Merwin’s “A Likeness”

I’ve been reading W.S. Merwin’s The Shadow of Sirius for a little over a month now — usually a sign I don’t much like what I’m reading. I’m not sure that’s true this time, though because I much prefer the second half of the book to the first half. I have marked nearly twice as many poems in the second half to re-read as I did in the first half.

Too much of the first part of the book is spent in reminisce, or, rather, in studying the nature of reminisce on an abstract level, and, despite recent indulgences, those are qualities I’m not particularly fond of.

I’m biased against poems that begin “time unseen time our continuing fiction/ however we tell it eludes our dear hope and our reason” and end “and was the veil still there/ when my mother turned from her own garden one evening that same year”. The closer death comes, the less I’m concerned about it, and the more I’m concerned about this moment.

I did like this poem, though,


Almost to your birthday and as I
am getting dressed alone in the house
a button comes off and once I find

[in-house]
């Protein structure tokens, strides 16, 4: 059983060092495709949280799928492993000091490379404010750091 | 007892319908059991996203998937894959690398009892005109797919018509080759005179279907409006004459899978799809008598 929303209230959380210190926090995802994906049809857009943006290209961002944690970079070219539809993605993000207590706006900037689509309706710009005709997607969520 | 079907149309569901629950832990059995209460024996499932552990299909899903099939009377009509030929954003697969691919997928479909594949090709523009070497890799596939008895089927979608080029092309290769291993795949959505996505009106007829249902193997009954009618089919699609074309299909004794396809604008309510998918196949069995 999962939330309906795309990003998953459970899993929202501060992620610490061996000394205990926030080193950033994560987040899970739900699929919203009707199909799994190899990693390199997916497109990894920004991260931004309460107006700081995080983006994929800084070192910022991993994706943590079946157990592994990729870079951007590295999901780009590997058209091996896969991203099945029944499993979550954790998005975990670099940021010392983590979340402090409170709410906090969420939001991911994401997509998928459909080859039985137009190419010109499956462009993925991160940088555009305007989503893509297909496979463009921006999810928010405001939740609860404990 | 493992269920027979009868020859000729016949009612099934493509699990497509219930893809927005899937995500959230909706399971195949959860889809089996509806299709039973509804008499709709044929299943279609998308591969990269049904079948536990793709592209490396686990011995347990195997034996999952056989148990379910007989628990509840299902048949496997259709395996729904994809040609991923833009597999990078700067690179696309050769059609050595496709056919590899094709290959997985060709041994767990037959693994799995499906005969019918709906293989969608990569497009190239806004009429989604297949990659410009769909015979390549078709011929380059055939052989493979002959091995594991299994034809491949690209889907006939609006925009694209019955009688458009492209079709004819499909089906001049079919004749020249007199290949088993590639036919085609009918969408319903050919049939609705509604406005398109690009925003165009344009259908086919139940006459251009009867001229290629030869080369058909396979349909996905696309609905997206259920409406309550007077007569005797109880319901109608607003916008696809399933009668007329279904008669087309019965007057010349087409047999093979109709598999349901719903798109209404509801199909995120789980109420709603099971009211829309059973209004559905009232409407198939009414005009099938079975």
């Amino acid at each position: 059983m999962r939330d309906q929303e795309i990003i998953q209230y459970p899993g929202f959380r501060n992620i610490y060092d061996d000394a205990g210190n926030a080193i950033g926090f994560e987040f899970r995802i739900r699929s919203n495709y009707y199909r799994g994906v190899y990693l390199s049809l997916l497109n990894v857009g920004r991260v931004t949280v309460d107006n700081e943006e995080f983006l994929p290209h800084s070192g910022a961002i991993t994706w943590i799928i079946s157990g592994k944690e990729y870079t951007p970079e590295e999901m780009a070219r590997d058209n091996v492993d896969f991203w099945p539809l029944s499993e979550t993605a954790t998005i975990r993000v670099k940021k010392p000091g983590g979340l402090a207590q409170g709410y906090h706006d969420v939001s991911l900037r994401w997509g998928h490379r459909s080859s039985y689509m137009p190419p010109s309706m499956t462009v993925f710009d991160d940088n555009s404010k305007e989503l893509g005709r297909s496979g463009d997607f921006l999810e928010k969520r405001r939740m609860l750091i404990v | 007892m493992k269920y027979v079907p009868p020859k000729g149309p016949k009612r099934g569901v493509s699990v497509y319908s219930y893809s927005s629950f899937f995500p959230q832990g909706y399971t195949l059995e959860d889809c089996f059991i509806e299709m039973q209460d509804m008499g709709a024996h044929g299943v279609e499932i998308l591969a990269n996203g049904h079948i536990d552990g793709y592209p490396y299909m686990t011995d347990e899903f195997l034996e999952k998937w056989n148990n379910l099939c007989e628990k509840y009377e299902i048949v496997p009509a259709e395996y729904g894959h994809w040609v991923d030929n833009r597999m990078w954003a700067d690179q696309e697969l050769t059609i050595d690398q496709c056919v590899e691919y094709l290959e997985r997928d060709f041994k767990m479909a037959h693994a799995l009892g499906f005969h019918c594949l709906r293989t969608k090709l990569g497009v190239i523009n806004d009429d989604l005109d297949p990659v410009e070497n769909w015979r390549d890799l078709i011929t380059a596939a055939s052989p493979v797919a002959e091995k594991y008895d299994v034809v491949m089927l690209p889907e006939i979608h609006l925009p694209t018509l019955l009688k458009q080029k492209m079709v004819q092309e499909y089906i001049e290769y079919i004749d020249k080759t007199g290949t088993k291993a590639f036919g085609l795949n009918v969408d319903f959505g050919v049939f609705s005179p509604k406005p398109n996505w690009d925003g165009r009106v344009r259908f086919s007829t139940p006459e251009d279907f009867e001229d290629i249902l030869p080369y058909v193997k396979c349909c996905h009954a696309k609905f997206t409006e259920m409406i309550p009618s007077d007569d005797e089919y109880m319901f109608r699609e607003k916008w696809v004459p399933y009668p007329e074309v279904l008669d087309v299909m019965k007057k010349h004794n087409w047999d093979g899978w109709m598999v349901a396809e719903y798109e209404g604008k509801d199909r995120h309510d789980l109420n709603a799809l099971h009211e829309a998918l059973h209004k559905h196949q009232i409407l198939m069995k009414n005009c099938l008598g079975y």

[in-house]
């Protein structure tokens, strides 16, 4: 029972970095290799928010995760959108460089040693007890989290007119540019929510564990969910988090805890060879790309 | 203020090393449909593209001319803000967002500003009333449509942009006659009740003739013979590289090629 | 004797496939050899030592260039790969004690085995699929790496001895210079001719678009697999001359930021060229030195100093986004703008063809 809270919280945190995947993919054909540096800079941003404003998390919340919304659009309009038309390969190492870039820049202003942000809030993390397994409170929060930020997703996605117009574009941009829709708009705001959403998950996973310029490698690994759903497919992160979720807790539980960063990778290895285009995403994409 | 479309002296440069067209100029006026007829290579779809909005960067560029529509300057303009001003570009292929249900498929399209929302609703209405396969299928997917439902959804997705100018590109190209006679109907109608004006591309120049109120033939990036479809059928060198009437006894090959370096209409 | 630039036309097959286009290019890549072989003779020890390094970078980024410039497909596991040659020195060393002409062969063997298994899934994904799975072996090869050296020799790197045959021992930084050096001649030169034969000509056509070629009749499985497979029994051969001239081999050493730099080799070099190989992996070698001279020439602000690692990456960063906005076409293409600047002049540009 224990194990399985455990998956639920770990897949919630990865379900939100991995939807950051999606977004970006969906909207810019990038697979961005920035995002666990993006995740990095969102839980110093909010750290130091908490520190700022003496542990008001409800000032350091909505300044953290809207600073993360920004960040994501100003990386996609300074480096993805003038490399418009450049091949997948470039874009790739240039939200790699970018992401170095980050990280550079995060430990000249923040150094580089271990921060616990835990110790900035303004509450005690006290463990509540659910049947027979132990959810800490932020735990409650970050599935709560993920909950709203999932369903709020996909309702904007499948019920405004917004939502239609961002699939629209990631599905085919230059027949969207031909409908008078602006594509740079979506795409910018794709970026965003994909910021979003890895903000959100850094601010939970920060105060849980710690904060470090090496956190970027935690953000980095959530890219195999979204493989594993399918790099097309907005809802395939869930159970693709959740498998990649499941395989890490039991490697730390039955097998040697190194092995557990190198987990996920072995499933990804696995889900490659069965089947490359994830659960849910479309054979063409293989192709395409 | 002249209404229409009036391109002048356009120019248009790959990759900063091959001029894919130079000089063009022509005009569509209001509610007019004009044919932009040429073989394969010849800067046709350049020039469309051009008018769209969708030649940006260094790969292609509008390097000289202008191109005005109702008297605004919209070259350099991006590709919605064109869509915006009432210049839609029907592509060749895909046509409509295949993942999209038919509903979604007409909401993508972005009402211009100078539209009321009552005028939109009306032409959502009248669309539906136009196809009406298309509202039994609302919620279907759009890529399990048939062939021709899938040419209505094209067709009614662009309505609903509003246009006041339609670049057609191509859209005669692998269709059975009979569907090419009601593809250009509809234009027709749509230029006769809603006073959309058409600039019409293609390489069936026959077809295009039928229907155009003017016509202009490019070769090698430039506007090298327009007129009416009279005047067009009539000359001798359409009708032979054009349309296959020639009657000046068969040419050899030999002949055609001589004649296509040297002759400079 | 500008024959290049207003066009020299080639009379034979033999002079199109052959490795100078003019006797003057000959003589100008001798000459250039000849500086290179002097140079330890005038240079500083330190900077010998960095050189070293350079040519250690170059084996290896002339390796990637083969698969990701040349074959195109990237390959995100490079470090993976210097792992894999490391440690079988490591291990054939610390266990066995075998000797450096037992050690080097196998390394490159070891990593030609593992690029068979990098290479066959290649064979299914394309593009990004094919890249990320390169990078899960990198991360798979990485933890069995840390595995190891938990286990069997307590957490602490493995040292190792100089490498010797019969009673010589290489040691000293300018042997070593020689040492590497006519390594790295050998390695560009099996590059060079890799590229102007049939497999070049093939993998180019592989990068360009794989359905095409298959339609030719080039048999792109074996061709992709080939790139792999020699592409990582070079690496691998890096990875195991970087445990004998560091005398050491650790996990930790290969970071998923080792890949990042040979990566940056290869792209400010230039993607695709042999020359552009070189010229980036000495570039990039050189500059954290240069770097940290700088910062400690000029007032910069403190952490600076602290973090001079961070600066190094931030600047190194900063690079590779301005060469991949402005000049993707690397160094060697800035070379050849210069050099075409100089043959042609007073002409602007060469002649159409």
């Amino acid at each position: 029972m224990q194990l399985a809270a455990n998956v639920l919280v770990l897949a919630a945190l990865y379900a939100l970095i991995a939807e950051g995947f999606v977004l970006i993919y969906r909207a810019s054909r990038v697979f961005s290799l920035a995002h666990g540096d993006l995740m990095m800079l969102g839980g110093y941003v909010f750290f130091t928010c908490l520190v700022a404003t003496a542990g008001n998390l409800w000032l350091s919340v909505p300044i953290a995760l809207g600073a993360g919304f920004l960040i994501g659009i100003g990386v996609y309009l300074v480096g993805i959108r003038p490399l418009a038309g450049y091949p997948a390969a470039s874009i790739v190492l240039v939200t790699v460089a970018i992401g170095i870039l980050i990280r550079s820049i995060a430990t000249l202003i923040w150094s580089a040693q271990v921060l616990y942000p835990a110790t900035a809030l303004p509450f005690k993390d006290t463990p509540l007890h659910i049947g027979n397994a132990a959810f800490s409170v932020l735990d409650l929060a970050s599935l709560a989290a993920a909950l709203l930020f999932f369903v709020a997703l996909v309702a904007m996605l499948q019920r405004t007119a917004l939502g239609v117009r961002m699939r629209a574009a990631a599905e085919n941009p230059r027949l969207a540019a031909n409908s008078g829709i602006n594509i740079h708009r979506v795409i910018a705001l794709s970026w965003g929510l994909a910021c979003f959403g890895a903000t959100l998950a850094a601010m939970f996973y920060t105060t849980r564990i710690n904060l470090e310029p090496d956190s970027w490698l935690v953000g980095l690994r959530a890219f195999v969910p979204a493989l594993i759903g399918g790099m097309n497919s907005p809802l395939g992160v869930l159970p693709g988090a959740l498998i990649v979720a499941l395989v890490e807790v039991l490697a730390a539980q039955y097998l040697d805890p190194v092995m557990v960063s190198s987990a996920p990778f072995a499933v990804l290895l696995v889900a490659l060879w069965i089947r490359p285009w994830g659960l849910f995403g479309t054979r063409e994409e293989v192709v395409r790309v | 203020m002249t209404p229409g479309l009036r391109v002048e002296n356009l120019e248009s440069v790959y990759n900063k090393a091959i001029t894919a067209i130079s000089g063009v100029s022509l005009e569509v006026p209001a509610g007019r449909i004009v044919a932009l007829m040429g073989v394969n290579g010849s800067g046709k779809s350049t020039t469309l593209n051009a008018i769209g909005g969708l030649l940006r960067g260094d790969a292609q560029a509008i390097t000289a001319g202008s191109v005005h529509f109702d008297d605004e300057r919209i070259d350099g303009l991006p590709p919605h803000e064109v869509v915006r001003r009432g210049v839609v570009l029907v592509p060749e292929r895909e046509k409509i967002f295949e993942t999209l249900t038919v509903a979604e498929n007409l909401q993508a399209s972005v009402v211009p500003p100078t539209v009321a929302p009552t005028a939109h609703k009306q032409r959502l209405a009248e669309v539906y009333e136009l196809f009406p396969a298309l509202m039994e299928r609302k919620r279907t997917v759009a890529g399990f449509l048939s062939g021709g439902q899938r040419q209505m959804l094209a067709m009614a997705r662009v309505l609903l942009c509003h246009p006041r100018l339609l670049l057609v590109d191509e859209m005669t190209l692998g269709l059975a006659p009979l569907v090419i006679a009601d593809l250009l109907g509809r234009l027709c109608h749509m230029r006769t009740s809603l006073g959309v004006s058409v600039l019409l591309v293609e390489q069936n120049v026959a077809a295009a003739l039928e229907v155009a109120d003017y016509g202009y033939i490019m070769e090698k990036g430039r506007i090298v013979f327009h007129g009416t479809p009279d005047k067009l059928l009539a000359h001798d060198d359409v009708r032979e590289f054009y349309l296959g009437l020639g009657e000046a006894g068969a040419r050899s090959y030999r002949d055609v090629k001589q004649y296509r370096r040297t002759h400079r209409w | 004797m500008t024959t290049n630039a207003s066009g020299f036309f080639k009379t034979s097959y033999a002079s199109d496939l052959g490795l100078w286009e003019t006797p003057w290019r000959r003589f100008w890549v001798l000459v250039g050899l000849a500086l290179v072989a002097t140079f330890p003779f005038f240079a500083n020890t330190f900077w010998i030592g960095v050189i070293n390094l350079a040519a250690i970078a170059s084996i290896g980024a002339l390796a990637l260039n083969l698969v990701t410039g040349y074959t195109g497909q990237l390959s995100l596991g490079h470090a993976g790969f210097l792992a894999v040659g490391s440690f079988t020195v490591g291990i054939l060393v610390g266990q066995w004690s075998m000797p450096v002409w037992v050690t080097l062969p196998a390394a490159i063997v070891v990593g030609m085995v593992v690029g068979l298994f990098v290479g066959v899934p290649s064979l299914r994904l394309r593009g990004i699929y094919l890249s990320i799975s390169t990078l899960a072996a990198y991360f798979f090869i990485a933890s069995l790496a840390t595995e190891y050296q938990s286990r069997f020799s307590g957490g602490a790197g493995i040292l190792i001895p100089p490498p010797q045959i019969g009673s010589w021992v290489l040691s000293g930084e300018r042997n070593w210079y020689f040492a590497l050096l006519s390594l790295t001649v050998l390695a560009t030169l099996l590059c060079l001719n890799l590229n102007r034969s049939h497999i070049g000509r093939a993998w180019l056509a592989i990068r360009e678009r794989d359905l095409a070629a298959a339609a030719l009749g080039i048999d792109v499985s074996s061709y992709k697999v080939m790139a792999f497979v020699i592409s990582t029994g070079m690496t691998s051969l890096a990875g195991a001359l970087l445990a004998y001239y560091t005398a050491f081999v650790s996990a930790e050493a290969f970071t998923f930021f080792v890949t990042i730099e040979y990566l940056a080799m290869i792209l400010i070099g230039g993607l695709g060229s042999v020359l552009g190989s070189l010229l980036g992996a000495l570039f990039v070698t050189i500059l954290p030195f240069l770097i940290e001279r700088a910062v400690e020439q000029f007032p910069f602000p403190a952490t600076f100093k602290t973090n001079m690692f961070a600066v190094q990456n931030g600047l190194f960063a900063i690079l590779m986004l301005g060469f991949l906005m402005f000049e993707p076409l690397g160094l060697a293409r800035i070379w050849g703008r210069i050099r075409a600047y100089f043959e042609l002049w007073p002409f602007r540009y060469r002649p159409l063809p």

a needle with an eye big enough
for me to thread it
and at last have sewed the button on
I open an old picture of you
who always did such things by magic
one photograph found after you died
of you at twenty
beautiful in a way
I would never see
for that was nine years
before I was born
but the picture has
faded suddenly
spots have marred
maybe it is past repair
I have only what I remember

perhaps because it uses concrete examples like the missing button and the fading photograph to reach the simple conclusion, “I have only what I remember.”

At my age, the past certainly looms much larger than it used to, particularly because I don’t have as much “future” to balance it out, but I much prefer to live my life in the here and now. And more and more I prefer to live my life doing things, experiencing things, rather than philosophizing about things, particularly about things I couldn’t change even if I wanted to.

I’m not sure what “reality” is; I’m not even sure I really care any more. Simple joys make me happy. And that’s enough reality for me.

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